Personal Investing Strategy – Grading Rubric

For an 18-week class, we recommend that students write their own personal investing strategies that is separate from the group portfolio project. This allows each student to reflect on their current financial goals and how they intend to meet them.

Students should choose one of the following financial goals:

  • Buying a Home
  • Hosting a major event, (like a wedding)
  • Starting a business
  • Starting a family
  • Retirement

Based on their selection, students should do some preliminary research into how much this financial goal will cost. If you decide to include their research as part of the assignment, consider using the second grading rubric.

Next, they will have to approximate how much time from today they have to reach this goal. Their time horizon will be a critical factor in what investment strategy they will choose. The assignment is going to walk them through answering some basic questions to get them thinking about the effects of compound interest, risk, time horizons, liquidity and how comfortable they are with investing.

  1. What is your financial goal?
  2. How many years from today do you expect you have to save and invest before you are ready to pursue your financial goal?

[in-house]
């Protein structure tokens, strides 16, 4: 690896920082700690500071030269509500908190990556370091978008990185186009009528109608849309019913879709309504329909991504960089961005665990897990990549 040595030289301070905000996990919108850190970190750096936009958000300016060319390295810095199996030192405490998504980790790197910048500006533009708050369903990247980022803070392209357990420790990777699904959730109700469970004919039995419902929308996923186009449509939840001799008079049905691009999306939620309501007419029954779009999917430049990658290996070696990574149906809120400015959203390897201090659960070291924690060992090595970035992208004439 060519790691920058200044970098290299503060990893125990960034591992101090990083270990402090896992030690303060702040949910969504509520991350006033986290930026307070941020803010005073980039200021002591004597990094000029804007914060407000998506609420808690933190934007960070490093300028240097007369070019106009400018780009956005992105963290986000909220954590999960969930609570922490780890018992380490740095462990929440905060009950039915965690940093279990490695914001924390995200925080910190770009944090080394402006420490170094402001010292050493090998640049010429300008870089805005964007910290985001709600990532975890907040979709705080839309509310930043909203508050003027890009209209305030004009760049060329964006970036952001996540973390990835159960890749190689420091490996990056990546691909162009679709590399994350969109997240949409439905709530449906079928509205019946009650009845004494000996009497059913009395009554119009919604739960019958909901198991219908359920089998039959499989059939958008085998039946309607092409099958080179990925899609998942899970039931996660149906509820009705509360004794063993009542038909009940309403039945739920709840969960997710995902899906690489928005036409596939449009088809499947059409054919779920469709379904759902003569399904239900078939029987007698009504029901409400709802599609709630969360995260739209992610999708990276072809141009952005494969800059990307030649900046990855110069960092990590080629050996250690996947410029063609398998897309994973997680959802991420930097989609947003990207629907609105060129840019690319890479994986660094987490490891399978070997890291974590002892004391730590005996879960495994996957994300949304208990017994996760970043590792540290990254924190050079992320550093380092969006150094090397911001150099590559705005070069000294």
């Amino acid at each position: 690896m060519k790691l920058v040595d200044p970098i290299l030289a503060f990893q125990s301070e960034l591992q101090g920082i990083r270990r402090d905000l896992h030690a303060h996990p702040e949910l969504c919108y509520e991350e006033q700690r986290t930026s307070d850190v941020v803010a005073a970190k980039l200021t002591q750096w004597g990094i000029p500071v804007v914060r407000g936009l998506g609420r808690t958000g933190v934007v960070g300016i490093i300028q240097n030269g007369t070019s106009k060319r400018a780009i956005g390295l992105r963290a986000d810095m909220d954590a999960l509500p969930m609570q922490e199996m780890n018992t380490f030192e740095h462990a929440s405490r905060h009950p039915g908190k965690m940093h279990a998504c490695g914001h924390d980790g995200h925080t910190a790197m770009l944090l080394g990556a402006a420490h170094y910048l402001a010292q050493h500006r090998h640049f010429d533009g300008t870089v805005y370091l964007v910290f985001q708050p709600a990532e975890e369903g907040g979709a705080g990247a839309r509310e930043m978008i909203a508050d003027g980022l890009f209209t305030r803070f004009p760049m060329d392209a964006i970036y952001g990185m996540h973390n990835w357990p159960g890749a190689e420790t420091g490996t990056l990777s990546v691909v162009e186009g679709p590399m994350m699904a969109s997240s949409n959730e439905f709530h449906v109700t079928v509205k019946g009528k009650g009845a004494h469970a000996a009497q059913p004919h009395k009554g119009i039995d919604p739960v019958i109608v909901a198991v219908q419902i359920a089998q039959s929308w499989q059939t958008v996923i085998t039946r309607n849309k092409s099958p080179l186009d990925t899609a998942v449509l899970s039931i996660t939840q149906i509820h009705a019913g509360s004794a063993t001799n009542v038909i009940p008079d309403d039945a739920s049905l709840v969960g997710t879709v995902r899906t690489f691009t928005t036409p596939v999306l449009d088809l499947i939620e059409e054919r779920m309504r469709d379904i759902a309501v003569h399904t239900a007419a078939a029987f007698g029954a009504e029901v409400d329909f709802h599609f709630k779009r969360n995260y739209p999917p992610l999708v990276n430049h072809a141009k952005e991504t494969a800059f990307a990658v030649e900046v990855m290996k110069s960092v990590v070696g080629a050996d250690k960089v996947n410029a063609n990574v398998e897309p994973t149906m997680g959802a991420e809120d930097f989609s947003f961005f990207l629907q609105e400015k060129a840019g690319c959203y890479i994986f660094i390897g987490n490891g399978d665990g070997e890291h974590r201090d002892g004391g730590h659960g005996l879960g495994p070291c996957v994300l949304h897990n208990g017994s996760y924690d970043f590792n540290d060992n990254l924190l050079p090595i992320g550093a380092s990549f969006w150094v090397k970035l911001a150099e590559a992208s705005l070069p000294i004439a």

3. How much money will you be able to put into your savings for this financial goal every month?
  4. How much money will that be per year until you reach the time you need the money?
  5. What is the total cost of the goal at the time you intend to take your money out of your savings/investments? Remember to factor in inflation!
    • For example, if your goal costs $5000 today, and you need this money in 10 years, you will need to save $6,094.97 if inflation stays constant at 2%/year.
  6. How much does your capital need to grow per year to allow you to reach your goal on time?
  7. What investments will you use that will allow your investment to grow, keeping in mind there are risks of losing your initial capital, (and/or your savings)?

Grading Rubric

Needs Improvement (1)Meets Expectations (2)Exceeds ExpectationsTotal Score
CompletenessNot all questions have been answered.All questions have an answer, but some responses may lack full detail.All questions are fully and completely answered.
Style and PresentationAnswers are disorganized and difficult to follow. Numerous spelling/grammar errors.Answers can be understood easily with minimal spelling/grammar errors.Answers are creatively presented in an easy-to-understand format with no spelling or grammar errors.
ResearchThere is little research included, or the sources are not credible.There are some good references or sources, but more research is required.The student can fully support their conclusions based on the research they conducted.

Student Packet

Download and distribute the student packet for this activity by clicking the button below!